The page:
Gaudier based his design on a 1914 plaster relief of the same subject now in the permanent collection of the Museum of Fine Arts Boston. Gaudier-Brzeska’s interest in the subject of wrestlers was inspired by his visits to the London Wrestling Club, off Fleet Street, in 1912-1913. He made numerous drawings from life and wrote in a December 1912 letter to Sophie Gaudier Brzeska:
‘Last night I went to see the wrestlers – God! I have seldom seen anything so lovely – two athletic types, large shoulders, taut, big necks like bulls, small in the build with firm thighs and slender ankles, feet sensitive as hands, and not tall. They fought with amazing vivacity and spirit, turning in the air, falling back on their heads, and in a flash were up again on the other side, utterly incompressible. They have reached such a state of perfection that one can take the other by a foot and, without exaggeration, can whirl him five times round and round himself, and then let go so that the other flies off like a ball and falls on his head – but he is up in a moment and back again more ferocious than ever to the fight. I thought he would be smashed to bits. I stayed and drew for two hours and am going to begin the statuettes on Sunday’.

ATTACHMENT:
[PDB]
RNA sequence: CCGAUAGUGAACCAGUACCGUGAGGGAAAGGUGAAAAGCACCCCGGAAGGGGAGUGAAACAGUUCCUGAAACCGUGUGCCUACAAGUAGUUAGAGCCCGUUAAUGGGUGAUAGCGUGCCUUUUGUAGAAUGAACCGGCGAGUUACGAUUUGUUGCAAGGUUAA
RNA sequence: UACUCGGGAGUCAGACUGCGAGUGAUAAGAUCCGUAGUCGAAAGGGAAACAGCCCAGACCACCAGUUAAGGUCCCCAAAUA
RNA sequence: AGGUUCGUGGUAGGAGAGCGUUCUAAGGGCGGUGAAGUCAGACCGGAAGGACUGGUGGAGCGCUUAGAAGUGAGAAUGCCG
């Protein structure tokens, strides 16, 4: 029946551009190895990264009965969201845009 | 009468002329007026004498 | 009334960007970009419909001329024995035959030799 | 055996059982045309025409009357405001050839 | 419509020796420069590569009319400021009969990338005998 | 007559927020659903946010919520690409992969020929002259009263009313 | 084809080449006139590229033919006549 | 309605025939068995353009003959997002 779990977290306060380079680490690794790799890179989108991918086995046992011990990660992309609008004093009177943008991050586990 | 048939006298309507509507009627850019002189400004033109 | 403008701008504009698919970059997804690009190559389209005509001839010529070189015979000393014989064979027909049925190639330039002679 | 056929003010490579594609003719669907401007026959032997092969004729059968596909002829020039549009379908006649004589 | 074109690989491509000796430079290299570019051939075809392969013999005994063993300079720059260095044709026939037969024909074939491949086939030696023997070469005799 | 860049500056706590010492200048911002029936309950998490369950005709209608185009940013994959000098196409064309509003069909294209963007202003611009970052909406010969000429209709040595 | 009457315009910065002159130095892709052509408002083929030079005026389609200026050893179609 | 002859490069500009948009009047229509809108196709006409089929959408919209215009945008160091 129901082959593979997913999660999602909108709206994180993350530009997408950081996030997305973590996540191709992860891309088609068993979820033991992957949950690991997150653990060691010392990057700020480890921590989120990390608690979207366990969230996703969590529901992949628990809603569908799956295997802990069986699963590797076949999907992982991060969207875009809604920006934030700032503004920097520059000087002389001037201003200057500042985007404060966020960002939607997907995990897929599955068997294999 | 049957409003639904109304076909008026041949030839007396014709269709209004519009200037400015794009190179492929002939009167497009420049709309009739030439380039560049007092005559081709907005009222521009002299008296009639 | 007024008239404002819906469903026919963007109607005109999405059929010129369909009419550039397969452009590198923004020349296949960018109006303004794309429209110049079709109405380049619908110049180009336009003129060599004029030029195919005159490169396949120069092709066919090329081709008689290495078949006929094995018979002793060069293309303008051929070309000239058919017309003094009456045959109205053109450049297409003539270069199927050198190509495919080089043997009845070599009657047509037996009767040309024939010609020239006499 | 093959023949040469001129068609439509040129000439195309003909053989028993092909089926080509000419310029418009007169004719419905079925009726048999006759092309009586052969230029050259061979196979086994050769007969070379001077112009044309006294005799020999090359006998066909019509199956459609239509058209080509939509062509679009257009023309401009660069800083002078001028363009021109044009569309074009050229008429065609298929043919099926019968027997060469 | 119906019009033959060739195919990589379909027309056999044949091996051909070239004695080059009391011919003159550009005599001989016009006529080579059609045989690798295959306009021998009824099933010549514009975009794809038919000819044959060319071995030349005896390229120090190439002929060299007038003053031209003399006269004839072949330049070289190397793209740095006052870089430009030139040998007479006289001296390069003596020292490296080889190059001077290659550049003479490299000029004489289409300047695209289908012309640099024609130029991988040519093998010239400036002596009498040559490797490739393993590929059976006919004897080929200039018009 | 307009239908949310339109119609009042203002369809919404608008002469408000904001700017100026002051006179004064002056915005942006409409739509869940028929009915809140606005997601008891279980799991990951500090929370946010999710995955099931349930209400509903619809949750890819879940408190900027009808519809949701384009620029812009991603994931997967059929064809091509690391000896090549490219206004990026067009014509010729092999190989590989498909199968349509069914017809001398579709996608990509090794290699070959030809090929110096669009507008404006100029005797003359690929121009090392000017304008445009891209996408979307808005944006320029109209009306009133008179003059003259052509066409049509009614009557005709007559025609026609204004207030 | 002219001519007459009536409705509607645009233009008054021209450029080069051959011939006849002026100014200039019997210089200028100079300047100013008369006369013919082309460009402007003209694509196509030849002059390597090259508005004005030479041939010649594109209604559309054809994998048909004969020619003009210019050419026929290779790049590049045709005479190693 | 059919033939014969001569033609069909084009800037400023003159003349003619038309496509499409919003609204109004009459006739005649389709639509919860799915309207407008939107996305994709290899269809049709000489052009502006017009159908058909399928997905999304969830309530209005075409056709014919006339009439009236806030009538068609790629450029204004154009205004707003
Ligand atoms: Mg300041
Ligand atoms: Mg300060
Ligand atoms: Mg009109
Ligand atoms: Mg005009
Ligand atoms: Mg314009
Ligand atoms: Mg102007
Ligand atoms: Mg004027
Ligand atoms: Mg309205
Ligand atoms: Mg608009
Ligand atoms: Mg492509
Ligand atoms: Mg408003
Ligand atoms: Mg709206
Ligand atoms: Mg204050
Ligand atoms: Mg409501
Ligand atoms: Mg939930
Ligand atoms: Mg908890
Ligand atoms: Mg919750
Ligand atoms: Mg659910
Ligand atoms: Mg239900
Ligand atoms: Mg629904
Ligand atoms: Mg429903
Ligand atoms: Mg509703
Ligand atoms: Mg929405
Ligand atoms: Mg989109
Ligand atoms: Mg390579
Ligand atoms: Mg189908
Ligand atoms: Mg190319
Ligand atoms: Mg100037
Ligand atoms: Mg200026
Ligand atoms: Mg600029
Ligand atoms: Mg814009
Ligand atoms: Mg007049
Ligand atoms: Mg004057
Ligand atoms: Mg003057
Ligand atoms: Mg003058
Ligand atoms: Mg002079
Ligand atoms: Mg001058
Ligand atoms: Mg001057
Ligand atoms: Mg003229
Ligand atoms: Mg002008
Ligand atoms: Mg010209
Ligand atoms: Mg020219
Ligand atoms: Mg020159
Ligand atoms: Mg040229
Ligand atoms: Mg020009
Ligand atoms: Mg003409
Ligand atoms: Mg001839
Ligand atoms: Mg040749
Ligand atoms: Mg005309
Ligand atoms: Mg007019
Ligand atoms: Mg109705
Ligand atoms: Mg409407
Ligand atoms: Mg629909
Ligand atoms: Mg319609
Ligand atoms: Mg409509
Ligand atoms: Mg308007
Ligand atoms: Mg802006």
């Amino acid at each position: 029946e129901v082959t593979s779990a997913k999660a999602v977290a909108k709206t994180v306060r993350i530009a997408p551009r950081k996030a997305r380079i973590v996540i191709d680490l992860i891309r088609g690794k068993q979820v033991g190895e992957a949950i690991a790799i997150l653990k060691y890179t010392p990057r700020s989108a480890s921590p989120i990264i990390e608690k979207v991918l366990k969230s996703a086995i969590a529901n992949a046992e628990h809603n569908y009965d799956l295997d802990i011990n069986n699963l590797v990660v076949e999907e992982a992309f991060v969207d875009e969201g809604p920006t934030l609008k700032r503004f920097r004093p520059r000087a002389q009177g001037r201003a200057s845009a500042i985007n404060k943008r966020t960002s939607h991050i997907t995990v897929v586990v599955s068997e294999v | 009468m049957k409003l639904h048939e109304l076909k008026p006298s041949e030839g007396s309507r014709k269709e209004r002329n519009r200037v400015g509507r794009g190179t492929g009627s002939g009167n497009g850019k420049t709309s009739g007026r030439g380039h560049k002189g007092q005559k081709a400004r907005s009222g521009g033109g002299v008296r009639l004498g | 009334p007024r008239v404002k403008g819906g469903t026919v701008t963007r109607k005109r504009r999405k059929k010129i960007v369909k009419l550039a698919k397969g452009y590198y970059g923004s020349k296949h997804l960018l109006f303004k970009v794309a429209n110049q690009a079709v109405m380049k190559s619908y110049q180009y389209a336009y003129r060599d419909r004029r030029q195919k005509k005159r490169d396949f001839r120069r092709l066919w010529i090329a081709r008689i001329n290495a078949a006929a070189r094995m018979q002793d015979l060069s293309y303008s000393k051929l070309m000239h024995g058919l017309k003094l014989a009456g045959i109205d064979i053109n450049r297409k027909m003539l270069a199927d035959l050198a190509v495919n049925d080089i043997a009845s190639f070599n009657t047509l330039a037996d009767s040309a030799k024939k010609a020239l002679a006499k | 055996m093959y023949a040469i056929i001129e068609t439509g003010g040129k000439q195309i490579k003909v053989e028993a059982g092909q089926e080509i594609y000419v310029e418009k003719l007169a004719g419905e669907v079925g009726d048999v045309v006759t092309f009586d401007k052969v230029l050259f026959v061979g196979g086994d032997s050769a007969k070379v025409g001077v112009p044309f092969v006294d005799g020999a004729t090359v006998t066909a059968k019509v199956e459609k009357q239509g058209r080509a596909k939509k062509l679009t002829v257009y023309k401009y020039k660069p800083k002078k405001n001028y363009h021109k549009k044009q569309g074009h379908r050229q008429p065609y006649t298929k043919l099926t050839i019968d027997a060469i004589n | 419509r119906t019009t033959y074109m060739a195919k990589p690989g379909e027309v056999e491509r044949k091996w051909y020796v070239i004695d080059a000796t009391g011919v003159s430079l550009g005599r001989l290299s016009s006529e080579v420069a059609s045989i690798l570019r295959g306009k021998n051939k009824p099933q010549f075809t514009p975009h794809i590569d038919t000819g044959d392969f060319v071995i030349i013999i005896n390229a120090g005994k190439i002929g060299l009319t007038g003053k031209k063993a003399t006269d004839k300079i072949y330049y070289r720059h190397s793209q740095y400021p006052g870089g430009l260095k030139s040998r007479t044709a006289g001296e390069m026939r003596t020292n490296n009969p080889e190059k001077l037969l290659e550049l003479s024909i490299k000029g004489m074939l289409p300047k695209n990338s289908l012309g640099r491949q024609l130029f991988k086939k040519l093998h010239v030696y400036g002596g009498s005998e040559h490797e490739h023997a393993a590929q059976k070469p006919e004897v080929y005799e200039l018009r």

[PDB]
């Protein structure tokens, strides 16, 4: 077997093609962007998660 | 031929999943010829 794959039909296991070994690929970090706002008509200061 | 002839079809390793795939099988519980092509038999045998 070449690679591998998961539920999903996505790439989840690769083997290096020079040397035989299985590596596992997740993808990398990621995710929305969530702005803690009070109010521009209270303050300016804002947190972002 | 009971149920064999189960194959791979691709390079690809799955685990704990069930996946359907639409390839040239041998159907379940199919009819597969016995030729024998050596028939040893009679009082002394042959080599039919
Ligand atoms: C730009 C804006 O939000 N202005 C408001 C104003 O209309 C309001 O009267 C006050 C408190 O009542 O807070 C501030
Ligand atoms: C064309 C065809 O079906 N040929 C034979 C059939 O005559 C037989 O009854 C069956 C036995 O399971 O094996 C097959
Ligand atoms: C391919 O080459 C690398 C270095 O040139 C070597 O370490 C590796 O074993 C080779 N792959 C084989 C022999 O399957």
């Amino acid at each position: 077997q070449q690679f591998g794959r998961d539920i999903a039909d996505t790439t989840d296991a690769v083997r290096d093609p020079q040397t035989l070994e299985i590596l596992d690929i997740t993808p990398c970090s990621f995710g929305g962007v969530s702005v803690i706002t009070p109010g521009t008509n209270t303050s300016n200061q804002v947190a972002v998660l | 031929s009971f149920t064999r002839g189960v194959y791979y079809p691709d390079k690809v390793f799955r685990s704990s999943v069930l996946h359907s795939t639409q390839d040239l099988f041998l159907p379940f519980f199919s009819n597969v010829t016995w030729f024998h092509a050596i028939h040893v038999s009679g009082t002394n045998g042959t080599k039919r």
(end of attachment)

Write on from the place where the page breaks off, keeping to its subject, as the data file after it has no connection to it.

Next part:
|Image||22.5 x 27.8 cm|
|Paper||27.9 x 38.3 cm|
|Collections||V & A; British Museum; Metropolitan Museum of Art; The Art Institute of Chicago; Princeton University Art Museum; Museum of Fine Arts Boston; Harvard Art Museums|
|Literature||Carey & Griffiths, ‘Avant-Garde British Printmaking 1914-1960’, British Museum Publications Ltd, 1990, cat. no. 18, p. 45|